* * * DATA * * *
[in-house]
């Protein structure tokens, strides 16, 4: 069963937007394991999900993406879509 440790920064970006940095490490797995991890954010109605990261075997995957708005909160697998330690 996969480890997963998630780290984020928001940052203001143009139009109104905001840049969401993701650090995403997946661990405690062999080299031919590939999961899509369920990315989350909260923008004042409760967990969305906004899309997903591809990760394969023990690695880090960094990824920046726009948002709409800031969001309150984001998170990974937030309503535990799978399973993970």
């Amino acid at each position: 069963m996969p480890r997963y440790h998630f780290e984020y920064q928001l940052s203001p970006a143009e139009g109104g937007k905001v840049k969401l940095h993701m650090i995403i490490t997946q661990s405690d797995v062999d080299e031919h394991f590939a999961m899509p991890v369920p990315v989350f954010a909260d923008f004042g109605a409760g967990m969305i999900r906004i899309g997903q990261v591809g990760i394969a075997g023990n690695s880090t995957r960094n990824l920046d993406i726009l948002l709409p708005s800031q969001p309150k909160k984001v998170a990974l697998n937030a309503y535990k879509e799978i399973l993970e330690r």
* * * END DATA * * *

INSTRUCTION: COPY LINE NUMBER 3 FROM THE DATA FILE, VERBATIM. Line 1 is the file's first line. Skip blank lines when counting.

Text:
């Amino acid at each position: 069963m996969p480890r997963y440790h998630f780290e984020y920064q928001l940052s203001p970006a143009e139009g109104g937007k905001v840049k969401l940095h993701m650090i995403i490490t997946q661990s405690d797995v062999d080299e031919h394991f590939a999961m899509p991890v369920p990315v989350f954010a909260d923008f004042g109605a409760g967990m969305i999900r906004i899309g997903q990261v591809g990760i394969a075997g023990n690695s880090t995957r960094n990824l920046d993406i726009l948002l709409p708005s800031q969001p309150k909160k984001v998170a990974l697998n937030a309503y535990k879509e799978i399973l993970e330690r």